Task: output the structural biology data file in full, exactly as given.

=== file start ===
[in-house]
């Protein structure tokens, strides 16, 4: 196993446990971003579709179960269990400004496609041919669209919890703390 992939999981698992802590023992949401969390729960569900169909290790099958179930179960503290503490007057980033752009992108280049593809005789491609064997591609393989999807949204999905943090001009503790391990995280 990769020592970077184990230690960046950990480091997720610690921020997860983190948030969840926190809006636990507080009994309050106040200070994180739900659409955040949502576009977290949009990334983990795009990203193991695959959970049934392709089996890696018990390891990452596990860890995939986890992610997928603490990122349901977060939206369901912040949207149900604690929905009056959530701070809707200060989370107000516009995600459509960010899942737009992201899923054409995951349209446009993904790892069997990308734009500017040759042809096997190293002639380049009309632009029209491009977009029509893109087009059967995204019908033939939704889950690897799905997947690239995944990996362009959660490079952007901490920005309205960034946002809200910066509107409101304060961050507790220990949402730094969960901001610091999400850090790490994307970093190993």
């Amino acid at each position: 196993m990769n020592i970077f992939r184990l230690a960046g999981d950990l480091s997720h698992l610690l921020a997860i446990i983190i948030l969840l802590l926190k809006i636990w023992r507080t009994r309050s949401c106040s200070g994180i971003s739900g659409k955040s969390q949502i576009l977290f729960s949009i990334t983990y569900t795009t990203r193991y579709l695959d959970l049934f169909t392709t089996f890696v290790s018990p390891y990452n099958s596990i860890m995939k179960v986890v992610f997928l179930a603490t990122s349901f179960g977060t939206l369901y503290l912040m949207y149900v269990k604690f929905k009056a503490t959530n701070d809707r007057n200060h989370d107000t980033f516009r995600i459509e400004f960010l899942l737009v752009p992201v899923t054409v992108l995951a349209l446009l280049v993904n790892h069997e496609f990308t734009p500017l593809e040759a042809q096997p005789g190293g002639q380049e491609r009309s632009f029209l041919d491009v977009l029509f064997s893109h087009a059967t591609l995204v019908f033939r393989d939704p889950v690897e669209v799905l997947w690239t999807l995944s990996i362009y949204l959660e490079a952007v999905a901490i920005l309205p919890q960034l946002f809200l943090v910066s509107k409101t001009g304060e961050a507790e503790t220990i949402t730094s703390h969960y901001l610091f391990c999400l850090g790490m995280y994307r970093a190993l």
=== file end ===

[in-house]
């Protein structure tokens, strides 16, 4: 196993446990971003579709179960269990400004496609041919669209919890703390 992939999981698992802590023992949401969390729960569900169909290790099958179930179960503290503490007057980033752009992108280049593809005789491609064997591609393989999807949204999905943090001009503790391990995280 990769020592970077184990230690960046950990480091997720610690921020997860983190948030969840926190809006636990507080009994309050106040200070994180739900659409955040949502576009977290949009990334983990795009990203193991695959959970049934392709089996890696018990390891990452596990860890995939986890992610997928603490990122349901977060939206369901912040949207149900604690929905009056959530701070809707200060989370107000516009995600459509960010899942737009992201899923054409995951349209446009993904790892069997990308734009500017040759042809096997190293002639380049009309632009029209491009977009029509893109087009059967995204019908033939939704889950690897799905997947690239995944990996362009959660490079952007901490920005309205960034946002809200910066509107409101304060961050507790220990949402730094969960901001610091999400850090790490994307970093190993």
């Amino acid at each position: 196993m990769n020592i970077f992939r184990l230690a960046g999981d950990l480091s997720h698992l610690l921020a997860i446990i983190i948030l969840l802590l926190k809006i636990w023992r507080t009994r309050s949401c106040s200070g994180i971003s739900g659409k955040s969390q949502i576009l977290f729960s949009i990334t983990y569900t795009t990203r193991y579709l695959d959970l049934f169909t392709t089996f890696v290790s018990p390891y990452n099958s596990i860890m995939k179960v986890v992610f997928l179930a603490t990122s349901f179960g977060t939206l369901y503290l912040m949207y149900v269990k604690f929905k009056a503490t959530n701070d809707r007057n200060h989370d107000t980033f516009r995600i459509e400004f960010l899942l737009v752009p992201v899923t054409v992108l995951a349209l446009l280049v993904n790892h069997e496609f990308t734009p500017l593809e040759a042809q096997p005789g190293g002639q380049e491609r009309s632009f029209l041919d491009v977009l029509f064997s893109h087009a059967t591609l995204v019908f033939r393989d939704p889950v690897e669209v799905l997947w690239t999807l995944s990996i362009y949204l959660e490079a952007v999905a901490i920005l309205p919890q960034l946002f809200l943090v910066s509107k409101t001009g304060e961050a507790e503790t220990i949402t730094s703390h969960y901001l610091f391990c999400l850090g790490m995280y994307r970093a190993l």